The problem is that none of these quality measures actually look at intangibles of quality, that je ne sais quoi tied into the emotional responses of the people purchasing or using the product.  Instead, these intangibles are indirectly (and many times incorrectly!) measured through metrics like increasing sales, i.e. if the products are selling, people must be happy with them and love them! 

In reality, however, good sales of a product may not have anything to do with people being excited about a product.  Instead, people may buy because of  how easily something can be purchased, or simply because of the lack of other offerings.   We’ve all had the experience of buying something that really wasn’t the preferred product simply because it was more readily available at a closer store.  In fact, since we are creatures of habit, we may even repurchase that very same item the next time our ‘habit cycle’ comes around! Does that mean I like that product? 

Of course not! It means I can live with it, and in the increasingly competitive world of  product offerings, successful companies shouldn’t, and in some cases can’t, rely on their products being ‘good enough’ to live with.  What are needed are products that elicit powerful emotions in people – those emotions that make people want to buy something even if it means driving 2 hours and waiting in line for 10 hours to buy it.

How do we know if a product elicits this response?  We measure the emotional response

How?

Pieter Desmet, Ph.D.,  has done some excellent work in  finding ways of objectively and effectively measuring emotional responses.  To that end, I strongly suggest you read his paper entitled, ‘Measuring Emotions.’  It’s an easy but informative read about the development of his emotional response measurement tool called,  PrEmo.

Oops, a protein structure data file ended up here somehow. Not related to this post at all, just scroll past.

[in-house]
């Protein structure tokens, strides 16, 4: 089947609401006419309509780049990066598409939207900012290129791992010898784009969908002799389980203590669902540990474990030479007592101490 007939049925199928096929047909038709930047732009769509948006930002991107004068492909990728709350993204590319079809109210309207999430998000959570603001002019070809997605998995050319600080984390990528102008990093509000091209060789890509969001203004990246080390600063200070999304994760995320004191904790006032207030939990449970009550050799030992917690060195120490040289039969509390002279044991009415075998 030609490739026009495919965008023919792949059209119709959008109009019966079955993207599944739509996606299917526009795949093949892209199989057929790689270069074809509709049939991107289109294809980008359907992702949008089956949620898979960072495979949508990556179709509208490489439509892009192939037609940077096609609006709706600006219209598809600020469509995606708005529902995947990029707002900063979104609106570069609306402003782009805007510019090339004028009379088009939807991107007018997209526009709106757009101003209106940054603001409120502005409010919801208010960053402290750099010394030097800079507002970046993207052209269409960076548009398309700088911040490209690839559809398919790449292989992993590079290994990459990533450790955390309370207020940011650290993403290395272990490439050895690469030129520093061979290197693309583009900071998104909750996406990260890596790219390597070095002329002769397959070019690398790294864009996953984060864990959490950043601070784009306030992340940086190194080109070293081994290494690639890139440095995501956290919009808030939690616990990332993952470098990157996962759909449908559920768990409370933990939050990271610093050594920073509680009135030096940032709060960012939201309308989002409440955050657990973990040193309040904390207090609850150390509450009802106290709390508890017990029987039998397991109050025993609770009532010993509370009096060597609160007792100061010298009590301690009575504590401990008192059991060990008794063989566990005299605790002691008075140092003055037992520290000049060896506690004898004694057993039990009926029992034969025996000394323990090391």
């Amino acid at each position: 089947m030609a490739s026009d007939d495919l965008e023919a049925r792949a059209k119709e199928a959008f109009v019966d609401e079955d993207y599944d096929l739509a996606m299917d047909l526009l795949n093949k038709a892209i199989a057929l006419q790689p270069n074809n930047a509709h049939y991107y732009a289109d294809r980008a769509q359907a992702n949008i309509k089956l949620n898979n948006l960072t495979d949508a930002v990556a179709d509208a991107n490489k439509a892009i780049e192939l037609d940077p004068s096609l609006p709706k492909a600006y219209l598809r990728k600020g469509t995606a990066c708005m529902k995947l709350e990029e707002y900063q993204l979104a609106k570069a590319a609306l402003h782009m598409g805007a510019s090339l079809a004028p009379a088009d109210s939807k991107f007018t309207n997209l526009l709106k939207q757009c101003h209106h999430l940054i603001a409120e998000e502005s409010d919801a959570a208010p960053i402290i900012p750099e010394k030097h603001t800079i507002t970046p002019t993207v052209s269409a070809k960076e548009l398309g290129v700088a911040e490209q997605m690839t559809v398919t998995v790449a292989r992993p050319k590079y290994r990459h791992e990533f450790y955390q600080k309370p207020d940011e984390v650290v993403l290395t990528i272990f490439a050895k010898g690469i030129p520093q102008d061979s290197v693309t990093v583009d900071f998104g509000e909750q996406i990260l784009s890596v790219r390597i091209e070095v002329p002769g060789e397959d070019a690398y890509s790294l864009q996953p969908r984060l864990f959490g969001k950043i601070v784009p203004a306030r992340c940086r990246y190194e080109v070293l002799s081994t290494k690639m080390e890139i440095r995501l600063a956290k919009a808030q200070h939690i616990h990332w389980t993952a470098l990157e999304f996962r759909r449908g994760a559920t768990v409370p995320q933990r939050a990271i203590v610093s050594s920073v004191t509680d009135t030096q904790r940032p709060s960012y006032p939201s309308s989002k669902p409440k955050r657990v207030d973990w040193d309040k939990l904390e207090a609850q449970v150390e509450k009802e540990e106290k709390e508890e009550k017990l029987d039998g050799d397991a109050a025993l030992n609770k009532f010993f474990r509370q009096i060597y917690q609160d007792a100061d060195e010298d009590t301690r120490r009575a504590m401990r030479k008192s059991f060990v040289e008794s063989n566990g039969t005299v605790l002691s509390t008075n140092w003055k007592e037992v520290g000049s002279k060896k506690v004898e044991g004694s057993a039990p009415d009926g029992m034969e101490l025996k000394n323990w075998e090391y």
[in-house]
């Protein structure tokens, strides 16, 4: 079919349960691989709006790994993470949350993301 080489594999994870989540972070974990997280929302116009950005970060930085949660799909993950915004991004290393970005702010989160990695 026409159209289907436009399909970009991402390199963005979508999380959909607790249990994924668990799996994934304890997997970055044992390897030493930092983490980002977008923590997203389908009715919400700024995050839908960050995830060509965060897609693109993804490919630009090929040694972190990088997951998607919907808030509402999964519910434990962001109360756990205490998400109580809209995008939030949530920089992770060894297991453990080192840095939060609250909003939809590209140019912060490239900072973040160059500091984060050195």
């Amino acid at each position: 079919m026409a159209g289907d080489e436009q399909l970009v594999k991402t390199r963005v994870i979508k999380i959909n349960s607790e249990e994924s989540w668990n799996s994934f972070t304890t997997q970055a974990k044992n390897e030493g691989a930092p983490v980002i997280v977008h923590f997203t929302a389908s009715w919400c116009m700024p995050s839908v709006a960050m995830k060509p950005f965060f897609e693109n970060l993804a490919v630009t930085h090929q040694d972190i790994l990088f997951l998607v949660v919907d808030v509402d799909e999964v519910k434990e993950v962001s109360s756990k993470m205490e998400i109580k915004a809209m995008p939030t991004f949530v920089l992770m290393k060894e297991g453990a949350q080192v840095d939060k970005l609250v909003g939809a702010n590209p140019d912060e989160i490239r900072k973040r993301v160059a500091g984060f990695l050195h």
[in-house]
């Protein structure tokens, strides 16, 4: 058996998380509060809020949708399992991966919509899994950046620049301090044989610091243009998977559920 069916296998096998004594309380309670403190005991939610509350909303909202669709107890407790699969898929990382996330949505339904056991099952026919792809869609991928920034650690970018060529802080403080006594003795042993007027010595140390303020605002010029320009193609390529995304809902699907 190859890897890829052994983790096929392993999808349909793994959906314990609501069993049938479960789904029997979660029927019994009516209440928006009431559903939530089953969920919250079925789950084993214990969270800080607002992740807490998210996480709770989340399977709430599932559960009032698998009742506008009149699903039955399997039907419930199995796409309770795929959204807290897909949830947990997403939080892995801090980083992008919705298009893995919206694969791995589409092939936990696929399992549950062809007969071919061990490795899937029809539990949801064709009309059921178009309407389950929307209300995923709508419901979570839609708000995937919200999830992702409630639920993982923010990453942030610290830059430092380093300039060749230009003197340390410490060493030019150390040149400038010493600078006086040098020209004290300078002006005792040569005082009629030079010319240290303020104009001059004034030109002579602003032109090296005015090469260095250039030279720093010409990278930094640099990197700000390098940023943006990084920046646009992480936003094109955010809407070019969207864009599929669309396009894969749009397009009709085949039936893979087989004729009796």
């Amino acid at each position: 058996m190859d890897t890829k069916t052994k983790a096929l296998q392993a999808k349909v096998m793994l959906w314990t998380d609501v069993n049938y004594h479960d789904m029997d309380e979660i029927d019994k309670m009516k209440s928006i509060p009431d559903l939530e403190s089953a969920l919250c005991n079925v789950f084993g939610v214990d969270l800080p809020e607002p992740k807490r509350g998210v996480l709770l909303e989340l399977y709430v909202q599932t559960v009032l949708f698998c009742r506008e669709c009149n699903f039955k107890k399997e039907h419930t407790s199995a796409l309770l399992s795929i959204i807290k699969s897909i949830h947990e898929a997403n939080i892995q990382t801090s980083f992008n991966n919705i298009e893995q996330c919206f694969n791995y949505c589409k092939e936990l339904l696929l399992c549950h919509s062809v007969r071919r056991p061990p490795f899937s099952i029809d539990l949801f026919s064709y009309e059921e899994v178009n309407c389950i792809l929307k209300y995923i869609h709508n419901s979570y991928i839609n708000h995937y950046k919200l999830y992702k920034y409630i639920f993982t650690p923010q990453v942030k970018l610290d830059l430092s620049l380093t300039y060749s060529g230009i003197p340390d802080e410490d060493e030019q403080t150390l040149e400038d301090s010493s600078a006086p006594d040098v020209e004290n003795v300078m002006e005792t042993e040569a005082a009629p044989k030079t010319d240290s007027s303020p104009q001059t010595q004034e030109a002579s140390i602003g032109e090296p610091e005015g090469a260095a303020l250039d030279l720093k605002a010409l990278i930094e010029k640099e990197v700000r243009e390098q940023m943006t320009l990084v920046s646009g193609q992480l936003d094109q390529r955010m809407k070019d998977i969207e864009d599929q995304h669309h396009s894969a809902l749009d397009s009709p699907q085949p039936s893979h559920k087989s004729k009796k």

PrEmo is based on the premise that people are more able to effectively articulate their emotions through recognizing those same  emotions as conveyed in the facial/body expressions/vocal tones of others, than they are able to describe what it is they are feeling.   To facilitate this process, PrEmo consists of animated cartoon characters depicting 12 emotions (it used to be 14) on a screen.  Also on the screen is a picture of the product that’s being evaluated (though this product could be held in someone’s hands or experienced another way).  The person then clicks on each cartooned emotion, noting the extent he or she feels that particular emotion.  The data is compiled at the end and voila! Emotional responses have been measured and comparisons between populations and products can be made. The tool is easy to use and is even described as fun by some people.

 SusaGroup, in conjunction with the Delft University of Technology, built the system into a reasonably priced  commercial product.  If you contact them they will even oblige you with a demo so you can experience the tool for yourself.   

I think you’ll find that, like me,  PrEmo will have a place in your research toolbox, because product quality isn’t just about specifications and manufacturing processes – it’s also about the experiences people have when they interact with your product; it’s about designing products that elicit emotional bonds.

The importance of this emotional response can’t be overstated, because when the experience of a product is memorable in a positive way, you’ll find that people are often more than willing to overlook certain ‘quality’ issues.

Posted in Design, Emotions, innovation, Innovation Metrics, Market Assessment, Quality Systems, The Human Person | Tagged: , , , , , , , | 2 Comments »